I cannot make myself feel I love you for fear that I cannot make myself feel— you remember to touch my shoulder you know that I forget if I’m real sometimes you love the freedom from that touch perhaps you love not being real I think I’ll put you to bed now so your staring wanders into realness can stop for a time you know me after you sleep I’ll sit out on the stoop for a while longer afraid of my bed, bite a mallow mar and throw the rest away now too afraid of the echoes of myself of my need to fear I love for fear of this moment on the stoop when I don’t know where else to go


STOOPS - Sarah King I envy your love of being lost do you envy me too? tomorrow night maybe you’ll go to bed with someone who can get lost somewhere too I’ll be on the stoop too awake to let someone lead me to my bed to anywhere I’ll be here loving my awareness fearing a fate of fantasy I should submit myself to the morning awakeness Awareness I will fear after falling into the sleep I fear the wandering I fear too much we love for fear of our faces. sometimes I wish I could love like you do we don’t love that differently do we?


rIPENED YOUTH Mariah Ghant August dignity had our tongues from the start. We were bright beet, out of breath, heaving burnouts, and you never let the rip chords end. We found the chartreuse belly of disappointment, yet we still pushed our feet to frenzy beneath us. You had a habit of painting galaxies then trying to name them after me. Oh no. Lord knows you challenged me to a duel or two, but how could we ever let textbooks rule our nights shaded dark by the hue of deep purples. August dignity had our tongues from the start. But damn, we bit back.

And we felt the blood of a thousand broken records placed under the needle one last time. Nobodies carved their names in your orange heat, and you promised me that someday would come back. (You promised that someday would be forever.) And at last, we’ve skated too far to the edge of our homemade ice rink. Drunk on the last taste. Babies cry when their faces turn red, or is that the adults who’ve been cast out into the shadows between resentment and redemption? August dignity had our tongues from the start, and we got plucked. Heavy.


Slumber Party Mariah Ghant A reflection on the painting by Eric Fischl Georgia gets hotter each night. I dip my toes into the creek Out back beside his family’s barn. We walk side-by-side Not minding the mosquitoes and The dirt caking around our ankles. I dwell on his drawl That manages to sound thicker Than any boy I have ever spoken to. He teaches me how to use crickets to tell the temperature. We sit silently, counting their chirps, Searching for answers. I watch him climb the stairs to his attic, One ladder rung at a time Checking down to make sure I am still behind him. Still following. He turns on the TV, A relic that he cherishes— more than baseball and Lemonheads— All five channels and endless amounts of static it produces. “I’ve only listened to a radio. My momma won’t buy a TV. She thinks it’ll spoil me.” He laughs at me and pokes my sides. We make forts with our sheets and our bodies and quickly destroy them. He turns back to the TV, eventually.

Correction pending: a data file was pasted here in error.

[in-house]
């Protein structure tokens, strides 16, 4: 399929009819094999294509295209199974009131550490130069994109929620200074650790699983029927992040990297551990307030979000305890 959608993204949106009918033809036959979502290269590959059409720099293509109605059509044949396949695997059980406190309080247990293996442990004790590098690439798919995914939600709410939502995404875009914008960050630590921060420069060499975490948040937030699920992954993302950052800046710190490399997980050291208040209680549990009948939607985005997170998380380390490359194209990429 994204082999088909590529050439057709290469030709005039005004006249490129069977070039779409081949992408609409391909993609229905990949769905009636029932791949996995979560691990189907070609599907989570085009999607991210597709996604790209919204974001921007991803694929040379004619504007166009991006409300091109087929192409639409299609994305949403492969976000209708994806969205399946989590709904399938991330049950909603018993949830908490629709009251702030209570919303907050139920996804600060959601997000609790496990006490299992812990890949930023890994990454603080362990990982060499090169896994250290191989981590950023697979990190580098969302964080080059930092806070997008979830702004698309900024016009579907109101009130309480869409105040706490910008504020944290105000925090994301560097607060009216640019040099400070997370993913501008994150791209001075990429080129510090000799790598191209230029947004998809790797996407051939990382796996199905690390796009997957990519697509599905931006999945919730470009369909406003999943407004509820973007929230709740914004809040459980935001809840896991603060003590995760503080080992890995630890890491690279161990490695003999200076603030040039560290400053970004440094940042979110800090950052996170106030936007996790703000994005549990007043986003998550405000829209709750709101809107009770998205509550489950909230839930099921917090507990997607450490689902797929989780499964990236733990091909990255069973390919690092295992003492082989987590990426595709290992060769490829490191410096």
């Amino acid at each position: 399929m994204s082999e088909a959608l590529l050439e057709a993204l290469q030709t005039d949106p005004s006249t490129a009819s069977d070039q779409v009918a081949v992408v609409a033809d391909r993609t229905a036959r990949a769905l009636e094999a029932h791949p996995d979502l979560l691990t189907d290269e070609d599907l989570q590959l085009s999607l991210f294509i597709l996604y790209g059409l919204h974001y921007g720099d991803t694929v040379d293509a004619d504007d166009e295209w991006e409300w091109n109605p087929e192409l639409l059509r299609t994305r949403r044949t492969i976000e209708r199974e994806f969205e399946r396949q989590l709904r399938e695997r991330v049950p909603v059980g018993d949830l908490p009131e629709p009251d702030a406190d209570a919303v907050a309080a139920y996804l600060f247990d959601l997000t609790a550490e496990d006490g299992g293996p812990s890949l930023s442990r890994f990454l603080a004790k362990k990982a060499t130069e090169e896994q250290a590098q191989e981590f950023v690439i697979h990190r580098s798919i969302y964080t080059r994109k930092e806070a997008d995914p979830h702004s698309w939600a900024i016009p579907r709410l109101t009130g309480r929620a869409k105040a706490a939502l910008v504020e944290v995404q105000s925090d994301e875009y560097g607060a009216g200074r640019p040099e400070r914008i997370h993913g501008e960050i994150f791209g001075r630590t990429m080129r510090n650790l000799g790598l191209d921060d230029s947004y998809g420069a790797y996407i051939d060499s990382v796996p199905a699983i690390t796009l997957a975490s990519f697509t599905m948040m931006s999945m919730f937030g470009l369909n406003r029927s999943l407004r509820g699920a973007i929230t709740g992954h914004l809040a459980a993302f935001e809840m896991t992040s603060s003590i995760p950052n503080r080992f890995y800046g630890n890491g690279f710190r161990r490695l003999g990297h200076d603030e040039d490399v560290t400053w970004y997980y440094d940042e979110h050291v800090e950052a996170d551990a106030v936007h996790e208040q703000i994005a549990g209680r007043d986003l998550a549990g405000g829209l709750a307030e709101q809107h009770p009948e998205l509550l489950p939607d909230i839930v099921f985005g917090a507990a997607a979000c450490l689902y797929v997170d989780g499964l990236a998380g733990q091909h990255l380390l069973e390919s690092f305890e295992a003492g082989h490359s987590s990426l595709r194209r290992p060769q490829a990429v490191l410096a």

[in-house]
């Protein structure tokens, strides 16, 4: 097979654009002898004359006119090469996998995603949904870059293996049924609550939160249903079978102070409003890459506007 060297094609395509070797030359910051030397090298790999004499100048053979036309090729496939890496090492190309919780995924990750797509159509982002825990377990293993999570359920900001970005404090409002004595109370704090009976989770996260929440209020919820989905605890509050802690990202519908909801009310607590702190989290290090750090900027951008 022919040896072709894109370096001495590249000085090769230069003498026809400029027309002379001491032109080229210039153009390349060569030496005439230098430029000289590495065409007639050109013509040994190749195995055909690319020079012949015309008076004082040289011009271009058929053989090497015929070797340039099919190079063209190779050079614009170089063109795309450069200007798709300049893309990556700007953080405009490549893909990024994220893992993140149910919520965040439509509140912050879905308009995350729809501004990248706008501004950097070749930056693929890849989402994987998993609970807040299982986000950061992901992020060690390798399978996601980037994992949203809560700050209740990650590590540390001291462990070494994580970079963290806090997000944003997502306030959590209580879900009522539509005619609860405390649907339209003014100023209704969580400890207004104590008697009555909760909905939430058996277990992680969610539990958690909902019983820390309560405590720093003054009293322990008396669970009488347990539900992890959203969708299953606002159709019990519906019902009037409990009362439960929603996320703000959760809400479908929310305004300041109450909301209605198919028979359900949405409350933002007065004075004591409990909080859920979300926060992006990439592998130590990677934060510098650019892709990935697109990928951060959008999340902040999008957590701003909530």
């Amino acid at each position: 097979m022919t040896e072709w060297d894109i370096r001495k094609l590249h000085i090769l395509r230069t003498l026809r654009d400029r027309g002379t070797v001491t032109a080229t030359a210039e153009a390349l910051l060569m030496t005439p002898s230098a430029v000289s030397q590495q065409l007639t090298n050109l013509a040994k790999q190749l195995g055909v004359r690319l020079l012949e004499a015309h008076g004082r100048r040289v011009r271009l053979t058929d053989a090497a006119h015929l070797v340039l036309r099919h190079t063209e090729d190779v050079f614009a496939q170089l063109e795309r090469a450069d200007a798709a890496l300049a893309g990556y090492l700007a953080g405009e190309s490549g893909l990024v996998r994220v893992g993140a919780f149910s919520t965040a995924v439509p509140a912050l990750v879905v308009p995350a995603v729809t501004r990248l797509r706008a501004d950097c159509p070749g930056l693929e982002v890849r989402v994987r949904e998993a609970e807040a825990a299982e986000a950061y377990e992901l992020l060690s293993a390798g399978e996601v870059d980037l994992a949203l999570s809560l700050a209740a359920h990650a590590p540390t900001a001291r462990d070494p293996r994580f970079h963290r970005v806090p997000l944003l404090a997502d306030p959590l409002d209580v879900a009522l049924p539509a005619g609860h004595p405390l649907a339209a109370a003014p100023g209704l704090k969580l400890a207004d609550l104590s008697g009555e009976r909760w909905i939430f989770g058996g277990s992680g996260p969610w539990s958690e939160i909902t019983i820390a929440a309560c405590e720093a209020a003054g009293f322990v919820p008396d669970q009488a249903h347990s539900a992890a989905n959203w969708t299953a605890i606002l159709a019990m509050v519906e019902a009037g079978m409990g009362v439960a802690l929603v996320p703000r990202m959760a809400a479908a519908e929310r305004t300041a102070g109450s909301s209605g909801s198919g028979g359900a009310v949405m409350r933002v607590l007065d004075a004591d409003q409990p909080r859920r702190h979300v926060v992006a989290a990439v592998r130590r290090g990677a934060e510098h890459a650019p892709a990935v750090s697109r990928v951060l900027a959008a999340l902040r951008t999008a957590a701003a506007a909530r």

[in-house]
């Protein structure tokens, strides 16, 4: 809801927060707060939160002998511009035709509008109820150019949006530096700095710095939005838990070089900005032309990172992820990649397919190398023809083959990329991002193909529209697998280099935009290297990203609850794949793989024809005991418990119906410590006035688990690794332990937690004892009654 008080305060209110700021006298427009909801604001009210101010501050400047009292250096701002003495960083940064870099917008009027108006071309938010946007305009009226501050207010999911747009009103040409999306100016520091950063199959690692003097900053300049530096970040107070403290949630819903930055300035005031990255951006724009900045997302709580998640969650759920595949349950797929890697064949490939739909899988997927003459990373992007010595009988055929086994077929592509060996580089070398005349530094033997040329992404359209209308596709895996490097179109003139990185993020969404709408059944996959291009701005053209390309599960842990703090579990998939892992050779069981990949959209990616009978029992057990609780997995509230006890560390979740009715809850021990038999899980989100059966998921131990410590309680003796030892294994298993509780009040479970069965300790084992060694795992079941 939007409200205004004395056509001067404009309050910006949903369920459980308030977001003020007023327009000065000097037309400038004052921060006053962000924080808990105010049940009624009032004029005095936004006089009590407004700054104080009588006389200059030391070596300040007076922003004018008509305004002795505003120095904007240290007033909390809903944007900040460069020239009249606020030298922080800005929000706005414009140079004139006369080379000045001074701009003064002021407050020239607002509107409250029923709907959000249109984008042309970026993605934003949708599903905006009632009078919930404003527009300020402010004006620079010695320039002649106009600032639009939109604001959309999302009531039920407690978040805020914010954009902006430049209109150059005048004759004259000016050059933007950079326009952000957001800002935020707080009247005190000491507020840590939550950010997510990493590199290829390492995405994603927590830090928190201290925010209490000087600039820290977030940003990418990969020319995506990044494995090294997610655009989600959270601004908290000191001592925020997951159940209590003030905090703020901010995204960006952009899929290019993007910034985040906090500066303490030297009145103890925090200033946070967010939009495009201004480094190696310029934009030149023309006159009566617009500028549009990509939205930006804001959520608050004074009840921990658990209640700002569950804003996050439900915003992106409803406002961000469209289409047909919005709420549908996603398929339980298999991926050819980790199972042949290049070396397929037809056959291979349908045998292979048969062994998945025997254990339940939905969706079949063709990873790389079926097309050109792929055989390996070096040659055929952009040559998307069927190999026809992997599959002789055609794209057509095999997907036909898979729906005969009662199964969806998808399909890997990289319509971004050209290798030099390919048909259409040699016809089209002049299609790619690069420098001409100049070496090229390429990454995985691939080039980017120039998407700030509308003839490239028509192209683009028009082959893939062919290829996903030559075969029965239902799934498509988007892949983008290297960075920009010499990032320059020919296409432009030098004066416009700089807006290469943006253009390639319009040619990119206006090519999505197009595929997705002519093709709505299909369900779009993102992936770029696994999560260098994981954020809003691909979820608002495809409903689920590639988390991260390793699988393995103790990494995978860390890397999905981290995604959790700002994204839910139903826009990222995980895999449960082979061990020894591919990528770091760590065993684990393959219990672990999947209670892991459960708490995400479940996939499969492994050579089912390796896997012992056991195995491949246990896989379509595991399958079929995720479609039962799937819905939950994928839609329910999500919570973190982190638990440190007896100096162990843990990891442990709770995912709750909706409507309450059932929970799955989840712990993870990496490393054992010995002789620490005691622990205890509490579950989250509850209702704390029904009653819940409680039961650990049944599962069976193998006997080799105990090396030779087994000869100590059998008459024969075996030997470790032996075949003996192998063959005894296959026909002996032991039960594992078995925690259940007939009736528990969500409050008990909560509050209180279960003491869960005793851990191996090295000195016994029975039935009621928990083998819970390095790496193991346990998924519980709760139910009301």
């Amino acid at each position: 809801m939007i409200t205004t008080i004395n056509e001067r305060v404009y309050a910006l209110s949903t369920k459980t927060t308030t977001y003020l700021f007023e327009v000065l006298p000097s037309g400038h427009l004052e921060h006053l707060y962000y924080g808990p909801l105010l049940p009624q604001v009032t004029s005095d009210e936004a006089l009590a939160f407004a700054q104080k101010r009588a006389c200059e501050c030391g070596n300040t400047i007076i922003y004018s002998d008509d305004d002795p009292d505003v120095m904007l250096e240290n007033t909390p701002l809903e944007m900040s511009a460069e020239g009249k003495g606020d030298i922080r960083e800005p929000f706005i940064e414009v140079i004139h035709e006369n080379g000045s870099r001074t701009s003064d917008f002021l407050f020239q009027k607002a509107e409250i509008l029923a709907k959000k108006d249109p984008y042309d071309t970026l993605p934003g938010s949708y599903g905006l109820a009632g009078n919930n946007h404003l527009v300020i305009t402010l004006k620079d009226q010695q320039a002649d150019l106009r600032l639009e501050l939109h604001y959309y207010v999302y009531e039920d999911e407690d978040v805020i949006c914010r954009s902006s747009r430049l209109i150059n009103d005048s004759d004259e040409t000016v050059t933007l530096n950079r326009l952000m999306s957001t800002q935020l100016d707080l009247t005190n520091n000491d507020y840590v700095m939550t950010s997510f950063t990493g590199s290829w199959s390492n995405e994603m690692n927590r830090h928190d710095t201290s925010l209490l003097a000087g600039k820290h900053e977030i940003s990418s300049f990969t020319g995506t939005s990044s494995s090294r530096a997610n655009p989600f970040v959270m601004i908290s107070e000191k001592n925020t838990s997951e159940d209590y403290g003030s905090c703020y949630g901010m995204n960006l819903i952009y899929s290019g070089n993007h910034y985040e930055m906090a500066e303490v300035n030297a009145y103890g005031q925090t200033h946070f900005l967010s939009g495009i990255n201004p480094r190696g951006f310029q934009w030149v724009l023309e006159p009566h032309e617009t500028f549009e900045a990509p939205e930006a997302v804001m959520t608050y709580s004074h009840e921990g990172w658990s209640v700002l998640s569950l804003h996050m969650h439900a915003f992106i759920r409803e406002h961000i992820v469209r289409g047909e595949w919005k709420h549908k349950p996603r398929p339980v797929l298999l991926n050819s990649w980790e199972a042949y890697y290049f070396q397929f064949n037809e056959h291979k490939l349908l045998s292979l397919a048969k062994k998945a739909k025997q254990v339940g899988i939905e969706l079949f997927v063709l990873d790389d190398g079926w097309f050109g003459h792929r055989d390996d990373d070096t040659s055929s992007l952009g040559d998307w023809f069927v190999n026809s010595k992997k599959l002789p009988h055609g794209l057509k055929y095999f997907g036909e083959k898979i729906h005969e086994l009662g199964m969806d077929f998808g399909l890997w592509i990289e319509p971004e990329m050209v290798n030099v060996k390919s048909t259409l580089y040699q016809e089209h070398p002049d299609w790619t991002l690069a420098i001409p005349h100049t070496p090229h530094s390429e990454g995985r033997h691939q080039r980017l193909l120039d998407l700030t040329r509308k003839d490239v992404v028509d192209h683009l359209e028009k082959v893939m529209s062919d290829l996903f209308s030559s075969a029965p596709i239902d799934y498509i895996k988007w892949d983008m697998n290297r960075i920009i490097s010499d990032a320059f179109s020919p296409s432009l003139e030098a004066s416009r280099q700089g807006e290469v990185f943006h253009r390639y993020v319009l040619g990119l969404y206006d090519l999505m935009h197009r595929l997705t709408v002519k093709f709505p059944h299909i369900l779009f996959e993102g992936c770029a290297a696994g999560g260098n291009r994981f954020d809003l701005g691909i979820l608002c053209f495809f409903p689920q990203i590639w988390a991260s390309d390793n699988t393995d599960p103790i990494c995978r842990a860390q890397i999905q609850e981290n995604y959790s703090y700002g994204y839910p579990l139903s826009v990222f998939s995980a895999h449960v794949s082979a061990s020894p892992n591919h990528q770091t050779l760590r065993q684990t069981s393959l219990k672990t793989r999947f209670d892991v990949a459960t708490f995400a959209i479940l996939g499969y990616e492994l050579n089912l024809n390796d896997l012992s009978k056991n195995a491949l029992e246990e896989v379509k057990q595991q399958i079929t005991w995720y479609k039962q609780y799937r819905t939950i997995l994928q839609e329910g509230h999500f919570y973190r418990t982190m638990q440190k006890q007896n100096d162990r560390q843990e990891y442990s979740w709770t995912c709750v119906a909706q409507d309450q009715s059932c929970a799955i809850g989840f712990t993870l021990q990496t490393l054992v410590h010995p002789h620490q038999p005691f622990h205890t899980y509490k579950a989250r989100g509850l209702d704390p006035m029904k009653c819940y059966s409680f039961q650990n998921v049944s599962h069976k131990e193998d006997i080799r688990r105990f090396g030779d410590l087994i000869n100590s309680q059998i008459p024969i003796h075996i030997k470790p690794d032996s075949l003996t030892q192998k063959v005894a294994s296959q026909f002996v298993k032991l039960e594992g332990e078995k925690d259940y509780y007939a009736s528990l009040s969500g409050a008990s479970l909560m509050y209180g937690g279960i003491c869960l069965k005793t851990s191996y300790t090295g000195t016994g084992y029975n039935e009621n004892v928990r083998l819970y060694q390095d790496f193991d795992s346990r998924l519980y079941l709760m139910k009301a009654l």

SLUMBER PARTY - Mariah Ghant /\/\/\/\/\/\/\/\

He has a long scar— I notice it as he undresses, But he only seems to notice the television— It runs down the back of his thin left thigh. The shadows of us two in here Looking bigger and closer Than we really are, They are beginning to play tricks on me. Naked but for my underwear, I curl into my sleeping bag as The TV continues to crackle. But he doesn’t seem to notice. I start to count the crickets’ chirps, Curious of the hot Georgia night Seeping in though his window. One, two, three, four,,,,


Red Pines Madeleine Schafer “I don’t think it will reach us,” Thomas said. “I think you know nothing about anything,” I said. Kira laughed and pushed her head against my stomach. “That’s not a kind thing to say,” said Pastor Marilyn. She looked absent, her shoulders loose. Her voice was slow, like seeping honey. “We must always speak to each other with kindness.” Together the four of us stared. The cloud of smoke was sweeping out along the edge of the tree line, a tired storm lying across the ground. “It’s going the wrong way, blowing west,” Thomas said, pointing, “and it’s rained the last couple of days. I’m sure we’ll be fine.” “No, no, no, you numbnut. Wind changes,” I jabbed my elbow into his side. “Are you incapable of thought.” Pastor Marilyn laid a thick hand on my shoulder, her fingers heavy with simple rings. “Kindness, Olivia,” she said. Her hand squeezed. We stood on the shoreline of the lake, the cabin to our back. The sky looked brighter than usual, filtered, and I sniffed the air. I couldn’t smell anything. I didn’t know if there was flame — the sunset made it hard to tell what was the sun’s red and what was the earth’s. “Well,” said Thomas, eyes on the smoke, “I think we’re fine. And I’m the Shepherd today. So we’ll let it sit overnight, and if we need to leave in the morning, we will.” “Yay,” said Kira. “Excellent reasoning, Thomas,” said Pastor Marilyn. “We’re all going to die,” I said. This time, the Pastor ignored me. The cabin belonged to a wealthy member of the congregation who’d donated it to the “Redemption Retreat” program after his grandson had used it to “get back to God” and stay out of juvie. It had big windows everywhere, because there were no neighbors to worry about, and a shed with canoes and bocce ball and Frisbees. Thomas had a room with a bathroom attached and a big bunk bed. He slept on the bottom bunk with a yellow comforter and nothing but a picture of his parents on the wall because he was a horribly boring person. Kira stayed in the guest bedroom, adjacent to the master suite, which Pastor Marilyn had claimed as her own. I had a room in the basement, next to the boiler and the recycling bin. The boiler sometimes made noises in the night, which sounded like uncomfortable ghosts crammed into walls too small to hold them. Thomas had offered to switch, I had refused, and then regretted it. Our parents had sent us there. Well, Thomas said that he had come by choice, but I didn’t believe him. Just three other people, one whole summer, days to fill with nothing but God and each